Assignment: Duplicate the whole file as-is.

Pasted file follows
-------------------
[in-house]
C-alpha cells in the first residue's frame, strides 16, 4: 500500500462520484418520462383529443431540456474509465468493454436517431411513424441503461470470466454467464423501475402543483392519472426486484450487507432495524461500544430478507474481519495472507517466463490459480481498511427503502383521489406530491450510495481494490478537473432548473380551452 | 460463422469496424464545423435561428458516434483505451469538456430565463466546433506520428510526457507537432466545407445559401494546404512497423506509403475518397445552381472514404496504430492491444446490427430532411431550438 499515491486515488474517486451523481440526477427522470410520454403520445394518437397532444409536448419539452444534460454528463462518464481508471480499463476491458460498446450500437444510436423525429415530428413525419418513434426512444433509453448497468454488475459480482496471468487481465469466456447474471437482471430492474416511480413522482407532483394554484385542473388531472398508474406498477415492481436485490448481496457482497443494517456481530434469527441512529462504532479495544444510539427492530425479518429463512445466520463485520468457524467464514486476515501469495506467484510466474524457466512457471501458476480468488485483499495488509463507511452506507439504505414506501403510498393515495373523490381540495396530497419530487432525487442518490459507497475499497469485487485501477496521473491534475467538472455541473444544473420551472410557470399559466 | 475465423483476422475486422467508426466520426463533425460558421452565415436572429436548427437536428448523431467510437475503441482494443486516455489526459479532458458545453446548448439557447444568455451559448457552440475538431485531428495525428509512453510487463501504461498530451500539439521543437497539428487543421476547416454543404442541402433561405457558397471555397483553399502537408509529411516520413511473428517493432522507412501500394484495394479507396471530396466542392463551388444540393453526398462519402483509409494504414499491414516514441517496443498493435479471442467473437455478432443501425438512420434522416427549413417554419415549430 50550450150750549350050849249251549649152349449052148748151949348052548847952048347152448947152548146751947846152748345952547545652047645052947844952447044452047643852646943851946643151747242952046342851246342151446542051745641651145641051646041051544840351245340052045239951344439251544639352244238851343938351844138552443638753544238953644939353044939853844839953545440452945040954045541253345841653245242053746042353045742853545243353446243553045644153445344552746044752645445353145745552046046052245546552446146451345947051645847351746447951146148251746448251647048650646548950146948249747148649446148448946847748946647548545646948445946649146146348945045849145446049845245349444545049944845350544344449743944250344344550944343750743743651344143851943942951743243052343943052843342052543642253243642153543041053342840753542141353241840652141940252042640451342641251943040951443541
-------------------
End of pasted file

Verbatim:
[in-house]
C-alpha cells in the first residue's frame, strides 16, 4: 500500500462520484418520462383529443431540456474509465468493454436517431411513424441503461470470466454467464423501475402543483392519472426486484450487507432495524461500544430478507474481519495472507517466463490459480481498511427503502383521489406530491450510495481494490478537473432548473380551452 | 460463422469496424464545423435561428458516434483505451469538456430565463466546433506520428510526457507537432466545407445559401494546404512497423506509403475518397445552381472514404496504430492491444446490427430532411431550438 499515491486515488474517486451523481440526477427522470410520454403520445394518437397532444409536448419539452444534460454528463462518464481508471480499463476491458460498446450500437444510436423525429415530428413525419418513434426512444433509453448497468454488475459480482496471468487481465469466456447474471437482471430492474416511480413522482407532483394554484385542473388531472398508474406498477415492481436485490448481496457482497443494517456481530434469527441512529462504532479495544444510539427492530425479518429463512445466520463485520468457524467464514486476515501469495506467484510466474524457466512457471501458476480468488485483499495488509463507511452506507439504505414506501403510498393515495373523490381540495396530497419530487432525487442518490459507497475499497469485487485501477496521473491534475467538472455541473444544473420551472410557470399559466 | 475465423483476422475486422467508426466520426463533425460558421452565415436572429436548427437536428448523431467510437475503441482494443486516455489526459479532458458545453446548448439557447444568455451559448457552440475538431485531428495525428509512453510487463501504461498530451500539439521543437497539428487543421476547416454543404442541402433561405457558397471555397483553399502537408509529411516520413511473428517493432522507412501500394484495394479507396471530396466542392463551388444540393453526398462519402483509409494504414499491414516514441517496443498493435479471442467473437455478432443501425438512420434522416427549413417554419415549430 50550450150750549350050849249251549649152349449052148748151949348052548847952048347152448947152548146751947846152748345952547545652047645052947844952447044452047643852646943851946643151747242952046342851246342151446542051745641651145641051646041051544840351245340052045239951344439251544639352244238851343938351844138552443638753544238953644939353044939853844839953545440452945040954045541253345841653245242053746042353045742853545243353446243553045644153445344552746044752645445353145745552046046052245546552446146451345947051645847351746447951146148251746448251647048650646548950146948249747148649446148448946847748946647548545646948445946649146146348945045849145446049845245349444545049944845350544344449743944250344344550944343750743743651344143851943942951743243052343943052843342052543642253243642153543041053342840753542141353241840652141940252042640451342641251943040951443541